Our regional prices-paid index and the national prices-paid index, both released this morning, show that inflation at the wholesale level is higher than what the Federal Reserve Open Market Committee is comfortable with. As the Fed Chairman has stated, "Future moves will be data dependent." The data to watch over the next month are, tomorrow's employment report, the CPI released the middle of June, and the daily yield on 10-year U.S. Treasuries.
At this time, most all data point to another rate hike at the end of June. If the U.S. Bureau of Labor Statistics, in their press release tomorrow, shows that U.S. economy added more than 200,000 jobs in May, I place the likelihood of a rate increase by the Fed at their June 29/29 meetings above 95 percent.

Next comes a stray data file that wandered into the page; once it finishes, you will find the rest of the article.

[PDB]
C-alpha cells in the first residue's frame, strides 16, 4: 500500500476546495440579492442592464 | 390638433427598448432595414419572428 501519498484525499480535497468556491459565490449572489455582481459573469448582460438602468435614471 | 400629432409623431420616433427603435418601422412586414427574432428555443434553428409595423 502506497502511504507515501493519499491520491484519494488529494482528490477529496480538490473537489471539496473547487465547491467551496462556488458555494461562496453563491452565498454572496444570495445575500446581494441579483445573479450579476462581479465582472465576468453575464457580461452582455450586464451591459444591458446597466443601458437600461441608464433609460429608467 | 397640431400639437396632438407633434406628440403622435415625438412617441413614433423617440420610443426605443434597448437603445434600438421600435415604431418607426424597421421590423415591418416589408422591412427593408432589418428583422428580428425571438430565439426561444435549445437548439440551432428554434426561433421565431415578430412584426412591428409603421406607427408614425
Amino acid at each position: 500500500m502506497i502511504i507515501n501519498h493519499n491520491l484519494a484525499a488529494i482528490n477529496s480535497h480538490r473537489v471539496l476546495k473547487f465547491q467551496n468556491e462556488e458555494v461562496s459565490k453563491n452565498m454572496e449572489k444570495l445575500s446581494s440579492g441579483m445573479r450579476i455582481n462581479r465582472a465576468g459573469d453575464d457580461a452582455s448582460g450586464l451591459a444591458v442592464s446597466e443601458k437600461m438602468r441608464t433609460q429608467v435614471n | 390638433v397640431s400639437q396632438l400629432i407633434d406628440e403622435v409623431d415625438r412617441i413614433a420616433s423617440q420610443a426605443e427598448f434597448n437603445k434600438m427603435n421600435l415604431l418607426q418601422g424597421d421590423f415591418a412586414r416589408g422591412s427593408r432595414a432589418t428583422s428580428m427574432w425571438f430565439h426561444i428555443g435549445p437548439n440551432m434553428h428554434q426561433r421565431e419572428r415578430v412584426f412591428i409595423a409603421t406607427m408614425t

Is this a mistake? In a rate tightening regime, the Fed normally overdoes it by raising rates too long and too high as they did in May 2000 when they increased rates only to see the economy go into a recession 9 months later. I fully expect current rate hiking to restrain growth below levels acceptable to U.S. citizens and businesses. However, the Fed's number one responsibility is price stability--not low rates of unemployment. My bet is, they will overdo it.